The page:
Primitives for working with money and currencies in Python
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README.md

python-money

Primitives for working with money and currencies in Python

Compatibility

This fork of python-money (rooted at poswald/python-money) is significantly different than other versions in the family tree. If you plan on using it, please be aware that it most likely won't be a drop-in replacement.

We have made several changes to be more conservative about operations, remove implicit conversion of currency, remove global state, added a postgres specific field, and a py.test based test suite among other changes.

You are free to use this version but please look at other forks as well as they may better suit your use case.

Installation

You can install this project directly from the git repository using pip:

$ pip install -e git+http://github.com/poswald/python-money.git@0.0.1#egg=python-money

You do not have to specify the version number but it might be a good idea.

Usage

This application contains several classes and functions that make dealing with money easier and less error prone.

Currency Types

The Currency class can be used to represent a type of Currency. It contains values for the currency's code, ISO number, name and the country it's used in. For example:

Currency(code='BZD', numeric='084', name='Belize Dollar', countries=['BELIZE'])

There is a dictionary of all ISO-4217 currencies:

>>> from money.money import CURRENCY
>>> print CURRENCY['GBP'].name
Pound Sterling

Money Class

The Money class is available for doing arithmetic on values in defined currencies. It wraps the python Decimal type and gives you several convenience methods. Using this prevents you from making mistakes like adding Pounds and Dollars together, multiplying two money values or comparing different currencies. For example:

>>> usd = Money(amount=10.00, currency=CURRENCY['USD'])
>>> print usd
USD 10.00

>>> jpy = Money(amount=2000, currency=CURRENCY['JPY'])
>>> print jpy
JPY 2000.00

>>> print jpy * usd
Traceback (most recent call last):
  File "<console>", line 1, in <module>
  File "/python-money/money/Money.py", line 79, in __mul__
    raise TypeError, 'can not multiply monetary quantities'
TypeError: can not multiply monetary quantities

>>> print jpy > usd
Traceback (most recent call last):
  File "<console>", line 1, in <module>
  File "/Users/poswald/Projects/python-money/money/Money.py", line 137, in __gt__
    raise TypeError, 'can not compare different currencies'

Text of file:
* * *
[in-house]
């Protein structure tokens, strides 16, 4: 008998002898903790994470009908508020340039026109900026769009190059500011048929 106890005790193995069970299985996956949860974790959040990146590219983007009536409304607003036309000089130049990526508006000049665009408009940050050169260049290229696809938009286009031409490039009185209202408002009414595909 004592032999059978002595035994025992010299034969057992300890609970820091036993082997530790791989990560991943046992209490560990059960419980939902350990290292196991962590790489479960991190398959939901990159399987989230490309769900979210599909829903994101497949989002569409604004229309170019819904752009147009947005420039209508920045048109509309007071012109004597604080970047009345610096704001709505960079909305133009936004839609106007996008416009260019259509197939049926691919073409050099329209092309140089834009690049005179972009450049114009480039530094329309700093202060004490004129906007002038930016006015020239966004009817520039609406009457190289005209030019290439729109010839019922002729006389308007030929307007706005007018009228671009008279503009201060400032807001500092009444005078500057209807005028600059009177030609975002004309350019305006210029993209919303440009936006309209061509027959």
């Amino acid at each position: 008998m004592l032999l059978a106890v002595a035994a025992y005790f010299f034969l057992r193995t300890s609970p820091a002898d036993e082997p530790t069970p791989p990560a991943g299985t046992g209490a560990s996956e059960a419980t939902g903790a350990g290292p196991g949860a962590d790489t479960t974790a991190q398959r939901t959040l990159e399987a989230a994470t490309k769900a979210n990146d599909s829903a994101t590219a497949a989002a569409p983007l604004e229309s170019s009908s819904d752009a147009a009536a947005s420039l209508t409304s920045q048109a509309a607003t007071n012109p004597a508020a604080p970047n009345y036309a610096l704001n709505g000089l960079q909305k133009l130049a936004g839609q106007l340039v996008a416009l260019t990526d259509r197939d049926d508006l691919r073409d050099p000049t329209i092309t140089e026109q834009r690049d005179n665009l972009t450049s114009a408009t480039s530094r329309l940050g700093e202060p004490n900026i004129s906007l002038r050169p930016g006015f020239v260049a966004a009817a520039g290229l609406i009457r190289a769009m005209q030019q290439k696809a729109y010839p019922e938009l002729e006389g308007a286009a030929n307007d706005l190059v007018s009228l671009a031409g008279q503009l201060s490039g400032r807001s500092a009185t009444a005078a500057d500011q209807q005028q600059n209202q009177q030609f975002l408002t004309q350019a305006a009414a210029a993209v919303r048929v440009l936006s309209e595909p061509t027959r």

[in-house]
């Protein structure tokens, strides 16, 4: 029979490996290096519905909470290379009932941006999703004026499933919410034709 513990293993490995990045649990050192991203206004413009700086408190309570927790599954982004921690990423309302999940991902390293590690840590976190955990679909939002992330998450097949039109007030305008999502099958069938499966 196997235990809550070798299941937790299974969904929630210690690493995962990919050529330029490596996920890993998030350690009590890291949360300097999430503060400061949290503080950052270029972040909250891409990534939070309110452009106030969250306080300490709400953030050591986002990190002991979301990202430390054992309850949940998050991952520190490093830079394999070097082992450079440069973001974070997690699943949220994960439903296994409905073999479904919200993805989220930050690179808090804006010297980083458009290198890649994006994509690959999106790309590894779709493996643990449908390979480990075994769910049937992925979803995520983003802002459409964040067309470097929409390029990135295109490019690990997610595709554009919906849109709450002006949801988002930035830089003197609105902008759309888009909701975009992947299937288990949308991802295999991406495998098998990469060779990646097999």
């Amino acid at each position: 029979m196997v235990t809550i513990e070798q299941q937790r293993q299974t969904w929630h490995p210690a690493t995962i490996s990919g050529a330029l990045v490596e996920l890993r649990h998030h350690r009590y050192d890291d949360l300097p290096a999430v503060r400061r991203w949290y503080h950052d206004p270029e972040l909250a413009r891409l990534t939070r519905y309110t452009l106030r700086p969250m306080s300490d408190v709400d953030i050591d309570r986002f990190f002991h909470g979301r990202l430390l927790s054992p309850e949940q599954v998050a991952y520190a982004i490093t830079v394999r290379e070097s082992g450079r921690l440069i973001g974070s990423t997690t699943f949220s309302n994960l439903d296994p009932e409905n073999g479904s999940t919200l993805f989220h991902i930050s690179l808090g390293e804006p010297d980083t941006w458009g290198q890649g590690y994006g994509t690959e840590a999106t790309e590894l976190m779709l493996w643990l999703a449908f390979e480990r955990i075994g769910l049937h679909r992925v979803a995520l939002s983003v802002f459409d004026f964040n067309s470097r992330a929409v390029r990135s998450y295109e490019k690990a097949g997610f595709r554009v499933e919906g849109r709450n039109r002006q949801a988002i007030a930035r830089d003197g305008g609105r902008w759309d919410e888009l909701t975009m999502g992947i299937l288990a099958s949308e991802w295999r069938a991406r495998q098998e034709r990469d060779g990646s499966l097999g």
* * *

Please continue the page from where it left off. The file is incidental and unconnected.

TypeError: can not compare different currencies

>>> print 1 % usd
USD  0.10

>>> print usd * 5
USD 50.00

>>> print (usd * 5).allocate((50,50))
[USD 25.00, USD 25.00]
>>> print (jpy * 5).allocate((50,50))
[JPY 5000.00, JPY 5000.00]

Default Currency

This package assumes that you have a preferred default currency. Somewhere in your software's initialization you should set that currency:

>>> from money.money import set_default_currency
>>> set_default_currency(code='USD')
>>> print Money(amount=23.45)
USD 23.45

If you don't you will get a non-specified 'XXX' currency:

>>> print Money(amount=23.45)
XXX 23.45

A Note About Equality and Math Operations

The way equality is currently implemented, USD 0 is not equal to EUR 0 however, USD 0 is considered equal to 0. This means you can only compare similar currencies to each other, but it is safe to compare a currency to the value 0.

Comparing two differing currencies is undefined and will raise a money.CurrencyMismatchException. Prior versions of this project would do an implicit conversion to a 'base' currency using a defined conversion rate and perform the operation. We believe this is unexpected behavior and it is better to let the user do that conversion themselves for the cases where they know they are comparing differing currencies.

Similarly, we take a conservative approach to certain math operations. For example, Money(10, 'USD') - Money(3, 'JPY') is not allowed due to differing currencies.

Both Money(3, 'USD') * Money(3, 'USD') and Money(9, 'USD') / Money(3, 'USD') are undefined. There are 3 conceivable ways to handle division:

Money(9, 'USD') / Money(3, 'USD') # Money(3, 'XXX') # where 'XXX' denotes undefined currency
Money(9, 'USD') / Money(3, 'USD') # Decimal('3')
Money(9, 'USD') / Money(3, 'USD') # raise money.InvalidOperationException

We have chosen the last option as it is the most conservative option. You can always emulate the first two by using the underlying amounts:

Money(9, 'USD').amount / Money(3, 'USD').amount # Decimal('3')
Money(Money(9, 'USD').amount / Money(3, 'USD').amount) # Money('3', 'XXX')

This makes the intention of the code more clear.

As an exception to that, we allow diving a Money object by a number:

Money(9, 'USD') / 3 # Money(3, 'USD')

Boolean Evaluation

When evaluated in a boolean context, the Money type behaves similar to the python Decimal class: